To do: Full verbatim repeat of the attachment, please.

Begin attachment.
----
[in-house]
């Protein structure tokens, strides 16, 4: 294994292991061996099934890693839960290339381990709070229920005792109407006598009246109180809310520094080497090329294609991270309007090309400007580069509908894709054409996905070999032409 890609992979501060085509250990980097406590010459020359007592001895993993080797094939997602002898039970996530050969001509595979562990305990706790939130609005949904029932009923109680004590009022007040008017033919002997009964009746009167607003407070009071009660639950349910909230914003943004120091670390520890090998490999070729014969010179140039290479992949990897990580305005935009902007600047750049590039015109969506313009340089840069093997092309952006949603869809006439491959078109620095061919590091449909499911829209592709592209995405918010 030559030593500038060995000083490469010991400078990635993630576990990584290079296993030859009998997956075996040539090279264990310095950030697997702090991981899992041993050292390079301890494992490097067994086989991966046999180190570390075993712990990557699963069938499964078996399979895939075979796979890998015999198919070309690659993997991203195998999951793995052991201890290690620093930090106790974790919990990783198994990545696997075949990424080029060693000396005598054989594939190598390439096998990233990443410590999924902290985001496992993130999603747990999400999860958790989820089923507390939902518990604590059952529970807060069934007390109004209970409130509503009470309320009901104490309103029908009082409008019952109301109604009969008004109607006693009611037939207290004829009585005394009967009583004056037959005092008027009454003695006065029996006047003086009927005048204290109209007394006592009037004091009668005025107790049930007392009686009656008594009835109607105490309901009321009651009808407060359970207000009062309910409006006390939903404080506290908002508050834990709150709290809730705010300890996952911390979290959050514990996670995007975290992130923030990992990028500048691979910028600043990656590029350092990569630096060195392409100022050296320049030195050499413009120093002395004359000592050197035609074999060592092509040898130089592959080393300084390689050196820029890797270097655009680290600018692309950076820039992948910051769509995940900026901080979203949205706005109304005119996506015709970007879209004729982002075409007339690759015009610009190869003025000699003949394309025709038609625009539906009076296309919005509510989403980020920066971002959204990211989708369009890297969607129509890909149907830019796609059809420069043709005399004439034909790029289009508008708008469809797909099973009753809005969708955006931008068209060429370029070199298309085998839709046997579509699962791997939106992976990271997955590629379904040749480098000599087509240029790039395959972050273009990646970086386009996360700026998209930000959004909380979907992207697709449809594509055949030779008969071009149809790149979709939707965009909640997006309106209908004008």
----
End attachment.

[in-house]
């Protein structure tokens, strides 16, 4: 294994292991061996099934890693839960290339381990709070229920005792109407006598009246109180809310520094080497090329294609991270309007090309400007580069509908894709054409996905070999032409 890609992979501060085509250990980097406590010459020359007592001895993993080797094939997602002898039970996530050969001509595979562990305990706790939130609005949904029932009923109680004590009022007040008017033919002997009964009746009167607003407070009071009660639950349910909230914003943004120091670390520890090998490999070729014969010179140039290479992949990897990580305005935009902007600047750049590039015109969506313009340089840069093997092309952006949603869809006439491959078109620095061919590091449909499911829209592709592209995405918010 030559030593500038060995000083490469010991400078990635993630576990990584290079296993030859009998997956075996040539090279264990310095950030697997702090991981899992041993050292390079301890494992490097067994086989991966046999180190570390075993712990990557699963069938499964078996399979895939075979796979890998015999198919070309690659993997991203195998999951793995052991201890290690620093930090106790974790919990990783198994990545696997075949990424080029060693000396005598054989594939190598390439096998990233990443410590999924902290985001496992993130999603747990999400999860958790989820089923507390939902518990604590059952529970807060069934007390109004209970409130509503009470309320009901104490309103029908009082409008019952109301109604009969008004109607006693009611037939207290004829009585005394009967009583004056037959005092008027009454003695006065029996006047003086009927005048204290109209007394006592009037004091009668005025107790049930007392009686009656008594009835109607105490309901009321009651009808407060359970207000009062309910409006006390939903404080506290908002508050834990709150709290809730705010300890996952911390979290959050514990996670995007975290992130923030990992990028500048691979910028600043990656590029350092990569630096060195392409100022050296320049030195050499413009120093002395004359000592050197035609074999060592092509040898130089592959080393300084390689050196820029890797270097655009680290600018692309950076820039992948910051769509995940900026901080979203949205706005109304005119996506015709970007879209004729982002075409007339690759015009610009190869003025000699003949394309025709038609625009539906009076296309919005509510989403980020920066971002959204990211989708369009890297969607129509890909149907830019796609059809420069043709005399004439034909790029289009508008708008469809797909099973009753809005969708955006931008068209060429370029070199298309085998839709046997579509699962791997939106992976990271997955590629379904040749480098000599087509240029790039395959972050273009990646970086386009996360700026998209930000959004909380979907992207697709449809594509055949030779008969071009149809790149979709939707965009909640997006309106209908004008």